Alabama courts hold that it's in a minor child's best interest to have regular, continuing contact with both of their parents. This means that they will tend to award joint custody whenever possible. This is true of both physical custody and legal custody.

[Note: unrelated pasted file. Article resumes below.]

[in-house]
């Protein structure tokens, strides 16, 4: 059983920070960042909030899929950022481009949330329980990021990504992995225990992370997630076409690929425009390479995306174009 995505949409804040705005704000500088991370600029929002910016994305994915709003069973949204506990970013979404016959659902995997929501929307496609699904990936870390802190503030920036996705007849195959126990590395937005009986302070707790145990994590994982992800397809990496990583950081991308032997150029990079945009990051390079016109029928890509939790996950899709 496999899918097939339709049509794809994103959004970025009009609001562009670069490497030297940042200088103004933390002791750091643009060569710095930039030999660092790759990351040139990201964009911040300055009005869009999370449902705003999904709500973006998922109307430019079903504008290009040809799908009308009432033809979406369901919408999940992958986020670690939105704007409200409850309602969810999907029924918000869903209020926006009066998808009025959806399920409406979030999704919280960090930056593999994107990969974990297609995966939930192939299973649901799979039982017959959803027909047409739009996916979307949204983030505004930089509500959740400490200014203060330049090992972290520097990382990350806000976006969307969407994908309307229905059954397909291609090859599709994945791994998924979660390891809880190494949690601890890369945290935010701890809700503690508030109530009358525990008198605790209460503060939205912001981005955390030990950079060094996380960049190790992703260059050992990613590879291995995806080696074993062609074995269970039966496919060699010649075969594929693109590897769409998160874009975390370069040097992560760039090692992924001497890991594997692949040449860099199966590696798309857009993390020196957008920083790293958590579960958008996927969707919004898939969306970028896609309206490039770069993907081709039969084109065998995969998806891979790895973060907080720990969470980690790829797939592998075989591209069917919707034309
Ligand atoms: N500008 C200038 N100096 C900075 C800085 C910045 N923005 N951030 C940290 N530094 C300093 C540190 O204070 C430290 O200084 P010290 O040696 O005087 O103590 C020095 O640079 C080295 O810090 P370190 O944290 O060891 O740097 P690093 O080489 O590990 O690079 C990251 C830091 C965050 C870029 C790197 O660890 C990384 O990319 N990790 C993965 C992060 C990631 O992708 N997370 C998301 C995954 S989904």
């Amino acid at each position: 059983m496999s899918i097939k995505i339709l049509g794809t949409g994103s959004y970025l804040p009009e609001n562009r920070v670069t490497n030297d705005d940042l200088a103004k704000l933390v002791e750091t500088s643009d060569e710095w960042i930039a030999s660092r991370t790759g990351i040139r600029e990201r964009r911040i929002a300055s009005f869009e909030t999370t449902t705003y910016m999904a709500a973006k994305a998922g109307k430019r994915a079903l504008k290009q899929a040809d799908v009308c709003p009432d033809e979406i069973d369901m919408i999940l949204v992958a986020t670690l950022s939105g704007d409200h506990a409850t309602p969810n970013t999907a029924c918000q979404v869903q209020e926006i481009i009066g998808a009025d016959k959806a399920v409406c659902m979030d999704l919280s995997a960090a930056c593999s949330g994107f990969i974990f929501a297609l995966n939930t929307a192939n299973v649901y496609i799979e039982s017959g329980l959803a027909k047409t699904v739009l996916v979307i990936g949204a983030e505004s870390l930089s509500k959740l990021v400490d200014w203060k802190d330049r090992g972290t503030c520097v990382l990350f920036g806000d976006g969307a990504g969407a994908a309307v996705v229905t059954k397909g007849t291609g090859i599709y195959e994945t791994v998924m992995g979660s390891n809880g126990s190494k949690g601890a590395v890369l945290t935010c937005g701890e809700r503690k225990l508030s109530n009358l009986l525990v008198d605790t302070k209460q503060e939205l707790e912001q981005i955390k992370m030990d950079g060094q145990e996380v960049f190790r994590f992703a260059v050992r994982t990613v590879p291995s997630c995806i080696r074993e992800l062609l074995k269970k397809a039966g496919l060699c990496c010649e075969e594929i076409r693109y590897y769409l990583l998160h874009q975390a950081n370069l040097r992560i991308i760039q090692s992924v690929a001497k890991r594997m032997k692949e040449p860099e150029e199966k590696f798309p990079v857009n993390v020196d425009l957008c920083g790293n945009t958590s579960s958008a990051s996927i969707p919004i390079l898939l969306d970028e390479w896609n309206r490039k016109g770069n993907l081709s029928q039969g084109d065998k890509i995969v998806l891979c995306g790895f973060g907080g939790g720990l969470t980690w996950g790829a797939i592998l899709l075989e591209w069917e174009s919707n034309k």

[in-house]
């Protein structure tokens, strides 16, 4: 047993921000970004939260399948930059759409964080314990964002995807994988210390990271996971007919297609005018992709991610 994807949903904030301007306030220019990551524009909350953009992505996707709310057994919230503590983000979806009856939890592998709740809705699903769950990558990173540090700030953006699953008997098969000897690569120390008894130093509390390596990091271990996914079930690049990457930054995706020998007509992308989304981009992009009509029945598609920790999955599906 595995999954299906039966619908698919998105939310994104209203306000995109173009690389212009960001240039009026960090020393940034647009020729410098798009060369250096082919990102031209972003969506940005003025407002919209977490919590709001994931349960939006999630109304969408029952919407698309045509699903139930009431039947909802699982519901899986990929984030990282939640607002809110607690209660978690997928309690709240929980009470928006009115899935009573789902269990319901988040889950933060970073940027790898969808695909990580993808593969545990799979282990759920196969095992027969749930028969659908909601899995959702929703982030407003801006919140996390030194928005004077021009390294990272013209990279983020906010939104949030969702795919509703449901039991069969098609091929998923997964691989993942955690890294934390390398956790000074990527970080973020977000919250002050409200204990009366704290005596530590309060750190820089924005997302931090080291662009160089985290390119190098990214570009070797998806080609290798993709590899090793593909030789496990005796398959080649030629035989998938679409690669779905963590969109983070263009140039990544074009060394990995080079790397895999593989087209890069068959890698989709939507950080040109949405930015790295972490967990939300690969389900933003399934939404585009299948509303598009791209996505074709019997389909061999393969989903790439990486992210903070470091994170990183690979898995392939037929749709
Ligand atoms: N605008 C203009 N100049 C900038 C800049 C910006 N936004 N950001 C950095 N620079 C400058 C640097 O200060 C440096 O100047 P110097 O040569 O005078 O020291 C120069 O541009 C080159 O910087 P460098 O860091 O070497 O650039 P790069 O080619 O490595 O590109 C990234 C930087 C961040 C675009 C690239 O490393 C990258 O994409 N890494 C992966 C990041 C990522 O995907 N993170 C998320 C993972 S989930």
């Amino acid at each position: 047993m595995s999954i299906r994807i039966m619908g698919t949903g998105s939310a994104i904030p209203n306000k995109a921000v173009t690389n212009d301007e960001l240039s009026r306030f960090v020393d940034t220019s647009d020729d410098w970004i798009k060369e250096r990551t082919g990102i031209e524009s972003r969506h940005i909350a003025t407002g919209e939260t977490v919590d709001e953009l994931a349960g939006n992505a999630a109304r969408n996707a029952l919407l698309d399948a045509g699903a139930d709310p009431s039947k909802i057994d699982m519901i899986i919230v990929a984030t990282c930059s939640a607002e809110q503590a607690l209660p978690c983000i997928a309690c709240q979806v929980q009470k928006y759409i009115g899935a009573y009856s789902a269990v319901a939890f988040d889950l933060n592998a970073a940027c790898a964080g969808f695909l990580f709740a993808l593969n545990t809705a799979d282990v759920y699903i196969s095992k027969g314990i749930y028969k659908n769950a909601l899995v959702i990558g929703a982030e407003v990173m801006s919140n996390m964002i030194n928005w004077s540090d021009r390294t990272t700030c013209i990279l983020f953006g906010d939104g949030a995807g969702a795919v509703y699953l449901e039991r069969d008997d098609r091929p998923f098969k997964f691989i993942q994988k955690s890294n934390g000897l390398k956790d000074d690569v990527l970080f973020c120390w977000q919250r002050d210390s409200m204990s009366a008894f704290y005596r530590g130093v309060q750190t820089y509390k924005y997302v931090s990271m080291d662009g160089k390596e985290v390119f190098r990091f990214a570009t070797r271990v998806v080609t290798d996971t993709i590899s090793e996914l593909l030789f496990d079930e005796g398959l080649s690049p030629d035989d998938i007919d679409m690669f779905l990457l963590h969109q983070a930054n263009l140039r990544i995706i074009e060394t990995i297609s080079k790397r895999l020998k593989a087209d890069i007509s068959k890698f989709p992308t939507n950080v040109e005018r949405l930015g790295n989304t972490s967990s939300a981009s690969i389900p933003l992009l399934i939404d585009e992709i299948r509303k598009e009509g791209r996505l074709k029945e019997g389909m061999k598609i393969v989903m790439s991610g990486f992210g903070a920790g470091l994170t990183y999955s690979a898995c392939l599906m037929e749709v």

Physical custody, of course, refers to where a child resides and is closely linked to visitation issues and parenting plans. Legal custody, on the other hand, determines what parent makes important decisions about a child's upbringing, including where they attend school, go to church, and receive medical care. Although it's usually the court's preference to grant joint custody, there may be circumstances under which a court chooses to award sole physical and/or legal custody instead. This includes not only situations in which child abuse, drug use, or other unacceptable behavior is involved, but also those in which one of the parents is concerned. Some of which may be that of objection to joint custody, proving unable to communicate respectfully with the other parent concerned, inability to foster a harmonious relationship between their child and the other parent, and living too far away from the other parent